Guidelines & Etiquette for Dogs in the Office

Once you’re armed with the stats, and your boss is willing to consider it, the next step is training the office staff! Set up some guidelines and etiquette so everyone has a good experience. Just one unfortunate incident could cause a company to say “forget this!”

Here are some general guidelines and etiquette to share with employees: 

  • Your dog must be “office ready.” He should be well-trained, socialized, clean, flea-free, healthy, and comfortable around strangers. Don’t bring your dog to work if he’s not comfortable around strangers. Bring him after he’s had some dog training and socialization.
  • Provide proper containment and amusement for your dog. A baby or pet gate is ideal for keeping him in the office or cubicle. A leash is a must for walks. Your dog should have plenty of toys to keep him occupied, and of course water and treats.
  • Your dog must be comfortable being left alone (not barking and whining) in his space when you need to step out. This may take a little training. Don’t bring your dog to work on days when you’ll have a lot of meetings.
  • You are responsible for your own dog, and should not expect a subordinate to take care of him at the office. It is generally acceptable to ask someone to check in on your dog if you have to be out for a while. It becomes a problem when one employee routinely expects another to care for his/her dog.
  • Take your dog for a walk every few hours, and clean up afterward. If he has an accident in the office, clean it up immediately. Some companies impose a fine for accidents, and some have a “three strikes you’re out” policy.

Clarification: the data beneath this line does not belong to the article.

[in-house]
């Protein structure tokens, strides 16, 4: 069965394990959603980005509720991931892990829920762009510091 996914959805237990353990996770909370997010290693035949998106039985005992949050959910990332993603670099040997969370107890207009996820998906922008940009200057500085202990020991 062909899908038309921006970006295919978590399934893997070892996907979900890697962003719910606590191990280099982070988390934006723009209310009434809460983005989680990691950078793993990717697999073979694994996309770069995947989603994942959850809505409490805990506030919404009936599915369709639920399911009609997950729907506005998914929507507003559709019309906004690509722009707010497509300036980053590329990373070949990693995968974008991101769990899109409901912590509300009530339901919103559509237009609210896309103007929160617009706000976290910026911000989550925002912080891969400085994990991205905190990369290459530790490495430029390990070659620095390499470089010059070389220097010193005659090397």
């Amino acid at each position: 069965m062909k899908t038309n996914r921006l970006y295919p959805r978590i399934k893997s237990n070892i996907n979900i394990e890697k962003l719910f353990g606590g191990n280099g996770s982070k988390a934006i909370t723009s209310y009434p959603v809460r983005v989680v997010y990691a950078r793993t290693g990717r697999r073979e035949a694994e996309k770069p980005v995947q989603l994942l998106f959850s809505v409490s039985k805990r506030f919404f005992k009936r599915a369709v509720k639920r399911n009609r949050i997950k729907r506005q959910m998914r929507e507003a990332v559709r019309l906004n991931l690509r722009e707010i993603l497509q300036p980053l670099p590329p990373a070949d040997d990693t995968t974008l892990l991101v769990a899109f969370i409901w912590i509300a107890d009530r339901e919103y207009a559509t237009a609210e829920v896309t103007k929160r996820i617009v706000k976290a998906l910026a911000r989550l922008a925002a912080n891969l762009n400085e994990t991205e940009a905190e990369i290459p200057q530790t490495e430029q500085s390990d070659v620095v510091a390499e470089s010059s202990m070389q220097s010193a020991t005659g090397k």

• Keep dogs out of eating areas, conference rooms and restrooms. People may be very uncomfortable encountering pets in these places.
  • Keep your dog away from anyone who has allergies, fears or dislike of dogs.
  • Make your dog’s visit enjoyable to everyone.

When dogs first come to the office, expect it to be a distraction, as people will naturally swarm to pet the pooches. But once the newness wears off, and dogs become more commonplace, the benefits will emerge. The days will go better, as not much can melt away frustration, bad attitudes and disappointments like a best friend with a wet nose and wagging tail.


General Care

Allergies in Pets!
Moving With Your Pet
Pet Theft Prevention
Preparing Your Pet For Baby's Arrival
Successful Cleaning to Remove Pet Odors and Stains
To Spay or Neuter
Travel Tips
Territorial Marking Behavior In Dogs And Cats
Unusual Eating Habits In Dogs And Cats
Vaccination Guidelines
Quality of Life to the End of Life (By Alice E. Villalobos, D.V.M., DPNAP)

All Pet Care Tips (PDF files only unless otherwise indicated) are Copyright 2000, to Denver Dumb Friends League and Humane Society of the United States. All rights reserved.